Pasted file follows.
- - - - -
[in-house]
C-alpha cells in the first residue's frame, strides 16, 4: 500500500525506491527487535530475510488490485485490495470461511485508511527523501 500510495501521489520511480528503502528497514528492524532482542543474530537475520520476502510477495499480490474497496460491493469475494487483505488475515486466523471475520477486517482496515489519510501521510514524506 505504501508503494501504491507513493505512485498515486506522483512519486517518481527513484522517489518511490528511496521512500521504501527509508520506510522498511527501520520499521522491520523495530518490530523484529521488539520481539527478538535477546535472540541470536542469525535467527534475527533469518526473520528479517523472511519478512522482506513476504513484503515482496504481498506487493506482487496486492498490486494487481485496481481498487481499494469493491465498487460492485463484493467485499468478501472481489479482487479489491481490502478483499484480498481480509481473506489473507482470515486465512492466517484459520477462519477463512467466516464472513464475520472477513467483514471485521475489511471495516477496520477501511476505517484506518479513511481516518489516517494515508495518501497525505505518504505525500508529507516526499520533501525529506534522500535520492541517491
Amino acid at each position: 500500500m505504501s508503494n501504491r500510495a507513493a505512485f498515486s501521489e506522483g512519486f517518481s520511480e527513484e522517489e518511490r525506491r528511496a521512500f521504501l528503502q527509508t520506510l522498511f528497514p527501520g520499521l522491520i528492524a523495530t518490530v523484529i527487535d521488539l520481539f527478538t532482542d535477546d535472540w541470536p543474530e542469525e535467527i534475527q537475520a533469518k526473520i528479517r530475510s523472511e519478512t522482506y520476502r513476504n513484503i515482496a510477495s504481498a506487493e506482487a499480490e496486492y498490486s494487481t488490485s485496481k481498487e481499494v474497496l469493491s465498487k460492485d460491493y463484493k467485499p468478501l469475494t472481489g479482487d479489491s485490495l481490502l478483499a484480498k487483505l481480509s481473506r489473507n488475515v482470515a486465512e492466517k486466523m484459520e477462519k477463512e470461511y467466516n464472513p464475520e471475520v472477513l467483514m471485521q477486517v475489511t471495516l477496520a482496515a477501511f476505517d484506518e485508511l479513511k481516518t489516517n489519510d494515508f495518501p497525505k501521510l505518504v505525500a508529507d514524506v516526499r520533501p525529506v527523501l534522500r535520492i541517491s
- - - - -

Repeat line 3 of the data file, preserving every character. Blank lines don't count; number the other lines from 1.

Amino acid at each position: 500500500m505504501s508503494n501504491r500510495a507513493a505512485f498515486s501521489e506522483g512519486f517518481s520511480e527513484e522517489e518511490r525506491r528511496a521512500f521504501l528503502q527509508t520506510l522498511f528497514p527501520g520499521l522491520i528492524a523495530t518490530v523484529i527487535d521488539l520481539f527478538t532482542d535477546d535472540w541470536p543474530e542469525e535467527i534475527q537475520a533469518k526473520i528479517r530475510s523472511e519478512t522482506y520476502r513476504n513484503i515482496a510477495s504481498a506487493e506482487a499480490e496486492y498490486s494487481t488490485s485496481k481498487e481499494v474497496l469493491s465498487k460492485d460491493y463484493k467485499p468478501l469475494t472481489g479482487d479489491s485490495l481490502l478483499a484480498k487483505l481480509s481473506r489473507n488475515v482470515a486465512e492466517k486466523m484459520e477462519k477463512e470461511y467466516n464472513p464475520e471475520v472477513l467483514m471485521q477486517v475489511t471495516l477496520a482496515a477501511f476505517d484506518e485508511l479513511k481516518t489516517n489519510d494515508f495518501p497525505k501521510l505518504v505525500a508529507d514524506v516526499r520533501p525529506v527523501l534522500r535520492i541517491s